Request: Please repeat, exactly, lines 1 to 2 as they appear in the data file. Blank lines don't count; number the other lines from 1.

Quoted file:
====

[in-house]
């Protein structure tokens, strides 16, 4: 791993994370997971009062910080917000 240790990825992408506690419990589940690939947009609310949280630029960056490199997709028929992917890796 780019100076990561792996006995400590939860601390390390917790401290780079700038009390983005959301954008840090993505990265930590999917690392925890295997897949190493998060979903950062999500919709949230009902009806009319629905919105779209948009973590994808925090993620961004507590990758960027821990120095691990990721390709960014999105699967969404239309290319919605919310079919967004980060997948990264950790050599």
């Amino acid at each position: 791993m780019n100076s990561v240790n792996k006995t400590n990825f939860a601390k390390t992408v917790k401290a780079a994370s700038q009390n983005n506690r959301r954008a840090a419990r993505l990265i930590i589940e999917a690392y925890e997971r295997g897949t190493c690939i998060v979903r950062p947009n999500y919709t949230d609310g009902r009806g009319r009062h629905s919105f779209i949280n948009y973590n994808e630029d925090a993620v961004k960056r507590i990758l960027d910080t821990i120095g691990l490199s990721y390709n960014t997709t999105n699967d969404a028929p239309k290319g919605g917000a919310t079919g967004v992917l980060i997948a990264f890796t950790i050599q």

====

[in-house]
């Protein structure tokens, strides 16, 4: 791993994370997971009062910080917000 240790990825992408506690419990589940690939947009609310949280630029960056490199997709028929992917890796 780019100076990561792996006995400590939860601390390390917790401290780079700038009390983005959301954008840090993505990265930590999917690392925890295997897949190493998060979903950062999500919709949230009902009806009319629905919105779209948009973590994808925090993620961004507590990758960027821990120095691990990721390709960014999105699967969404239309290319919605919310079919967004980060997948990264950790050599």